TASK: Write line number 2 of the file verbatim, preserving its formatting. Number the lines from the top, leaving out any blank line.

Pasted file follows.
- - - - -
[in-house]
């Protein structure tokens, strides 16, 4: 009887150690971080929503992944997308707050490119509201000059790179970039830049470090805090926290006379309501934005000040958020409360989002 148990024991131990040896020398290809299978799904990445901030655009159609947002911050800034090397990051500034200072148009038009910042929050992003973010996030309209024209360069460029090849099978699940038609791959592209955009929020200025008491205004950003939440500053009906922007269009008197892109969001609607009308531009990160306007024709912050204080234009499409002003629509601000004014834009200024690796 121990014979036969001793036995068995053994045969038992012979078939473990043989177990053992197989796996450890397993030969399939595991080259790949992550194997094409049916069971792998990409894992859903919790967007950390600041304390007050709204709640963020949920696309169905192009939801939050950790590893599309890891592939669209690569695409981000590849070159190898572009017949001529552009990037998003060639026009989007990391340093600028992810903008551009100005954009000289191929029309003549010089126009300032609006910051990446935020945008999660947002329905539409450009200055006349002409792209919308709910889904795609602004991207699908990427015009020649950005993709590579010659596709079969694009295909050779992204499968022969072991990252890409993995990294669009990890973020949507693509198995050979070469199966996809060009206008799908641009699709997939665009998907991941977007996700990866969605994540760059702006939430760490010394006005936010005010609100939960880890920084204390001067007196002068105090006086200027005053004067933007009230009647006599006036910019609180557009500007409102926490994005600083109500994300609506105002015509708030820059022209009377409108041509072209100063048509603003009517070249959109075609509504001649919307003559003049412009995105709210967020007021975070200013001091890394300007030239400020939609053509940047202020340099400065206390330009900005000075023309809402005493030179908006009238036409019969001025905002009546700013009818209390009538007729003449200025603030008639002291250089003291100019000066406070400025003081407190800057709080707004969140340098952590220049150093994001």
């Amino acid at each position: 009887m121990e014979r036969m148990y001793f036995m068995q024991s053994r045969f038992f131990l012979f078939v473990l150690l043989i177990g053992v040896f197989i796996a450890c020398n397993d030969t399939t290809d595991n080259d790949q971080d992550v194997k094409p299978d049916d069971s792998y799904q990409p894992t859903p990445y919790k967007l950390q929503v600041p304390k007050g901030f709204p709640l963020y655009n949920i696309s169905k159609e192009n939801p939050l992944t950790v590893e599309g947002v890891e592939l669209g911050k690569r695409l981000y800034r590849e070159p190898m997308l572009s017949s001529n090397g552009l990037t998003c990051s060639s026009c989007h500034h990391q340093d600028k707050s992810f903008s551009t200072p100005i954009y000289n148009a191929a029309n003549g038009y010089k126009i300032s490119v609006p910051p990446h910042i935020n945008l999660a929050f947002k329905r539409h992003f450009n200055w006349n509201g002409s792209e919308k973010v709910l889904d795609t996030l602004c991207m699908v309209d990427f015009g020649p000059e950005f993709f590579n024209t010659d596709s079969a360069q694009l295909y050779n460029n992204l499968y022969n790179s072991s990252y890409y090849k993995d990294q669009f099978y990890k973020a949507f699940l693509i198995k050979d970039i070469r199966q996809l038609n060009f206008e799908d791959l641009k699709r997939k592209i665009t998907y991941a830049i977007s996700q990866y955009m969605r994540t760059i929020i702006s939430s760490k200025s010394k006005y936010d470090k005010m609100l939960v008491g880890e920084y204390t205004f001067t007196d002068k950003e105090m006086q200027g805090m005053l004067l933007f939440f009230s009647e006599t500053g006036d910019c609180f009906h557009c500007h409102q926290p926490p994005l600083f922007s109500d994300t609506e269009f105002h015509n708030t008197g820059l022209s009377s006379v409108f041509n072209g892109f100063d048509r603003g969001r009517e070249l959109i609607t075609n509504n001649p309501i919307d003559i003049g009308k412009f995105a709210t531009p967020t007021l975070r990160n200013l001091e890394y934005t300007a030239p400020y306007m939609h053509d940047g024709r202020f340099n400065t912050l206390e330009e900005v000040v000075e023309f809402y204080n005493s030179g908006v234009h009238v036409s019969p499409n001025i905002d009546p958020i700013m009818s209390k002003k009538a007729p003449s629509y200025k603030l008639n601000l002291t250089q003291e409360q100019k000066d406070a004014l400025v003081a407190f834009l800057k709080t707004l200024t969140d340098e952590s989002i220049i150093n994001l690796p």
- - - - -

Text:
């Protein structure tokens, strides 16, 4: 009887150690971080929503992944997308707050490119509201000059790179970039830049470090805090926290006379309501934005000040958020409360989002 148990024991131990040896020398290809299978799904990445901030655009159609947002911050800034090397990051500034200072148009038009910042929050992003973010996030309209024209360069460029090849099978699940038609791959592209955009929020200025008491205004950003939440500053009906922007269009008197892109969001609607009308531009990160306007024709912050204080234009499409002003629509601000004014834009200024690796 121990014979036969001793036995068995053994045969038992012979078939473990043989177990053992197989796996450890397993030969399939595991080259790949992550194997094409049916069971792998990409894992859903919790967007950390600041304390007050709204709640963020949920696309169905192009939801939050950790590893599309890891592939669209690569695409981000590849070159190898572009017949001529552009990037998003060639026009989007990391340093600028992810903008551009100005954009000289191929029309003549010089126009300032609006910051990446935020945008999660947002329905539409450009200055006349002409792209919308709910889904795609602004991207699908990427015009020649950005993709590579010659596709079969694009295909050779992204499968022969072991990252890409993995990294669009990890973020949507693509198995050979070469199966996809060009206008799908641009699709997939665009998907991941977007996700990866969605994540760059702006939430760490010394006005936010005010609100939960880890920084204390001067007196002068105090006086200027005053004067933007009230009647006599006036910019609180557009500007409102926490994005600083109500994300609506105002015509708030820059022209009377409108041509072209100063048509603003009517070249959109075609509504001649919307003559003049412009995105709210967020007021975070200013001091890394300007030239400020939609053509940047202020340099400065206390330009900005000075023309809402005493030179908006009238036409019969001025905002009546700013009818209390009538007729003449200025603030008639002291250089003291100019000066406070400025003081407190800057709080707004969140340098952590220049150093994001």